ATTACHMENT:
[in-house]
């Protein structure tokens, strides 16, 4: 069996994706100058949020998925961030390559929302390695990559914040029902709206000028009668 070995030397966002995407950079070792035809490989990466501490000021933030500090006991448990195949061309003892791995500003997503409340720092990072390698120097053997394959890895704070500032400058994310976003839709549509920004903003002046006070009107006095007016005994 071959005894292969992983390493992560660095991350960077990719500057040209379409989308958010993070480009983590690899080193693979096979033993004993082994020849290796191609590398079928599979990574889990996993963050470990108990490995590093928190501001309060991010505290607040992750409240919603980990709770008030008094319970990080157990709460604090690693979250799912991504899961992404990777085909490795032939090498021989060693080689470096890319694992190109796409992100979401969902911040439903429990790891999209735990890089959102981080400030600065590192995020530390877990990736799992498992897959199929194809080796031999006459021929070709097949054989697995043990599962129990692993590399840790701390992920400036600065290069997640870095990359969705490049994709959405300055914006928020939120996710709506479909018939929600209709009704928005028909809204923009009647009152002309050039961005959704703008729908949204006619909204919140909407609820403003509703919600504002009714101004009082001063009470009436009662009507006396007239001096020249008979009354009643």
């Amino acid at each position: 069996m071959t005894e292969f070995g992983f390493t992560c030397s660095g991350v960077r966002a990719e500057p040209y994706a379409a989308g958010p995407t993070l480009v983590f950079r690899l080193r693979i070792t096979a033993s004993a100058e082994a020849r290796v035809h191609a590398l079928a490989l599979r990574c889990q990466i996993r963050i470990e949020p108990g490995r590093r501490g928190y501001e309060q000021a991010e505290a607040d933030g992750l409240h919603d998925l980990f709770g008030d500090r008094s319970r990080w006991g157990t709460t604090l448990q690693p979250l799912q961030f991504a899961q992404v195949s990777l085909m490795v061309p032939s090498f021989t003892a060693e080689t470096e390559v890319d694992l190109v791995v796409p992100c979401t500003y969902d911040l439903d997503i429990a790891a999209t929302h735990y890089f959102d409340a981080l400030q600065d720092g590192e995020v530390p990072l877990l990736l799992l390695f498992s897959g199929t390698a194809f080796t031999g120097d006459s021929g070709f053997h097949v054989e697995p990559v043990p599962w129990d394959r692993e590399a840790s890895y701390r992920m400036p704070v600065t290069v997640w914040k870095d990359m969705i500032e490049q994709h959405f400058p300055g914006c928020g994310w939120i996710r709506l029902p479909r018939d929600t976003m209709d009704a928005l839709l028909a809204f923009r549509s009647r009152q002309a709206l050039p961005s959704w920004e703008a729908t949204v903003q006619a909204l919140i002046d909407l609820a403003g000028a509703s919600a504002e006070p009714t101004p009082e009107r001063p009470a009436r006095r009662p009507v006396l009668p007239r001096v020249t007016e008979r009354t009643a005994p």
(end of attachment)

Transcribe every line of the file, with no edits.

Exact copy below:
[in-house]
């Protein structure tokens, strides 16, 4: 069996994706100058949020998925961030390559929302390695990559914040029902709206000028009668 070995030397966002995407950079070792035809490989990466501490000021933030500090006991448990195949061309003892791995500003997503409340720092990072390698120097053997394959890895704070500032400058994310976003839709549509920004903003002046006070009107006095007016005994 071959005894292969992983390493992560660095991350960077990719500057040209379409989308958010993070480009983590690899080193693979096979033993004993082994020849290796191609590398079928599979990574889990996993963050470990108990490995590093928190501001309060991010505290607040992750409240919603980990709770008030008094319970990080157990709460604090690693979250799912991504899961992404990777085909490795032939090498021989060693080689470096890319694992190109796409992100979401969902911040439903429990790891999209735990890089959102981080400030600065590192995020530390877990990736799992498992897959199929194809080796031999006459021929070709097949054989697995043990599962129990692993590399840790701390992920400036600065290069997640870095990359969705490049994709959405300055914006928020939120996710709506479909018939929600209709009704928005028909809204923009009647009152002309050039961005959704703008729908949204006619909204919140909407609820403003509703919600504002009714101004009082001063009470009436009662009507006396007239001096020249008979009354009643």
């Amino acid at each position: 069996m071959t005894e292969f070995g992983f390493t992560c030397s660095g991350v960077r966002a990719e500057p040209y994706a379409a989308g958010p995407t993070l480009v983590f950079r690899l080193r693979i070792t096979a033993s004993a100058e082994a020849r290796v035809h191609a590398l079928a490989l599979r990574c889990q990466i996993r963050i470990e949020p108990g490995r590093r501490g928190y501001e309060q000021a991010e505290a607040d933030g992750l409240h919603d998925l980990f709770g008030d500090r008094s319970r990080w006991g157990t709460t604090l448990q690693p979250l799912q961030f991504a899961q992404v195949s990777l085909m490795v061309p032939s090498f021989t003892a060693e080689t470096e390559v890319d694992l190109v791995v796409p992100c979401t500003y969902d911040l439903d997503i429990a790891a999209t929302h735990y890089f959102d409340a981080l400030q600065d720092g590192e995020v530390p990072l877990l990736l799992l390695f498992s897959g199929t390698a194809f080796t031999g120097d006459s021929g070709f053997h097949v054989e697995p990559v043990p599962w129990d394959r692993e590399a840790s890895y701390r992920m400036p704070v600065t290069v997640w914040k870095d990359m969705i500032e490049q994709h959405f400058p300055g914006c928020g994310w939120i996710r709506l029902p479909r018939d929600t976003m209709d009704a928005l839709l028909a809204f923009r549509s009647r009152q002309a709206l050039p961005s959704w920004e703008a729908t949204v903003q006619a909204l919140i002046d909407l609820a403003g000028a509703s919600a504002e006070p009714t101004p009082e009107r001063p009470a009436r006095r009662p009507v006396l009668p007239r001096v020249t007016e008979r009354t009643a005994p």